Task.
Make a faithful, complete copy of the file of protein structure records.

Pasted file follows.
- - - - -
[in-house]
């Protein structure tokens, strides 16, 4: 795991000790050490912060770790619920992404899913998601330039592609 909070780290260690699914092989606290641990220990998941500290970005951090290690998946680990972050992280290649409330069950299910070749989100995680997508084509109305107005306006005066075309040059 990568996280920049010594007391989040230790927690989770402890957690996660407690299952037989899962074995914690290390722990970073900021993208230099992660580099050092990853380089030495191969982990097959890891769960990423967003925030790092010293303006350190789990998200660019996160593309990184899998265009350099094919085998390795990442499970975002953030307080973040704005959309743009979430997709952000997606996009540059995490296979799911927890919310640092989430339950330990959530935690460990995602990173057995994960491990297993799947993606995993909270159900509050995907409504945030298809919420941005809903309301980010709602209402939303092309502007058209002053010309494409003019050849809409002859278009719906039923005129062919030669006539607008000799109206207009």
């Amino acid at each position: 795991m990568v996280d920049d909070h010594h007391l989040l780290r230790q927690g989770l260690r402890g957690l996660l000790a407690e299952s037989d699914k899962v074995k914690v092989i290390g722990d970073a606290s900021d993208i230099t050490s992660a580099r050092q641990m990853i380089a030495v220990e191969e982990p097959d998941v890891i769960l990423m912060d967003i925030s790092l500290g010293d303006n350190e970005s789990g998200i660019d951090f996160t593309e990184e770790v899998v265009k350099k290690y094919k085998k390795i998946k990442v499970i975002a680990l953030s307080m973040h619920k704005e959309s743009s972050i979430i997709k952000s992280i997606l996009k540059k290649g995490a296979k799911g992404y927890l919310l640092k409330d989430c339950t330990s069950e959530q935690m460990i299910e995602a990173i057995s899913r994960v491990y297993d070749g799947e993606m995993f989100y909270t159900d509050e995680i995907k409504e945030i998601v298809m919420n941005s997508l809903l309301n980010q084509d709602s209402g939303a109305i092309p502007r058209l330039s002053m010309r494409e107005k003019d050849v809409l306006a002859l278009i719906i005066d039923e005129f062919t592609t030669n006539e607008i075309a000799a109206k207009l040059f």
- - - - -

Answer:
[in-house]
């Protein structure tokens, strides 16, 4: 795991000790050490912060770790619920992404899913998601330039592609 909070780290260690699914092989606290641990220990998941500290970005951090290690998946680990972050992280290649409330069950299910070749989100995680997508084509109305107005306006005066075309040059 990568996280920049010594007391989040230790927690989770402890957690996660407690299952037989899962074995914690290390722990970073900021993208230099992660580099050092990853380089030495191969982990097959890891769960990423967003925030790092010293303006350190789990998200660019996160593309990184899998265009350099094919085998390795990442499970975002953030307080973040704005959309743009979430997709952000997606996009540059995490296979799911927890919310640092989430339950330990959530935690460990995602990173057995994960491990297993799947993606995993909270159900509050995907409504945030298809919420941005809903309301980010709602209402939303092309502007058209002053010309494409003019050849809409002859278009719906039923005129062919030669006539607008000799109206207009």
């Amino acid at each position: 795991m990568v996280d920049d909070h010594h007391l989040l780290r230790q927690g989770l260690r402890g957690l996660l000790a407690e299952s037989d699914k899962v074995k914690v092989i290390g722990d970073a606290s900021d993208i230099t050490s992660a580099r050092q641990m990853i380089a030495v220990e191969e982990p097959d998941v890891i769960l990423m912060d967003i925030s790092l500290g010293d303006n350190e970005s789990g998200i660019d951090f996160t593309e990184e770790v899998v265009k350099k290690y094919k085998k390795i998946k990442v499970i975002a680990l953030s307080m973040h619920k704005e959309s743009s972050i979430i997709k952000s992280i997606l996009k540059k290649g995490a296979k799911g992404y927890l919310l640092k409330d989430c339950t330990s069950e959530q935690m460990i299910e995602a990173i057995s899913r994960v491990y297993d070749g799947e993606m995993f989100y909270t159900d509050e995680i995907k409504e945030i998601v298809m919420n941005s997508l809903l309301n980010q084509d709602s209402g939303a109305i092309p502007r058209l330039s002053m010309r494409e107005k003019d050849v809409l306006a002859l278009i719906i005066d039923e005129f062919t592609t030669n006539e607008i075309a000799a109206k207009l040059f």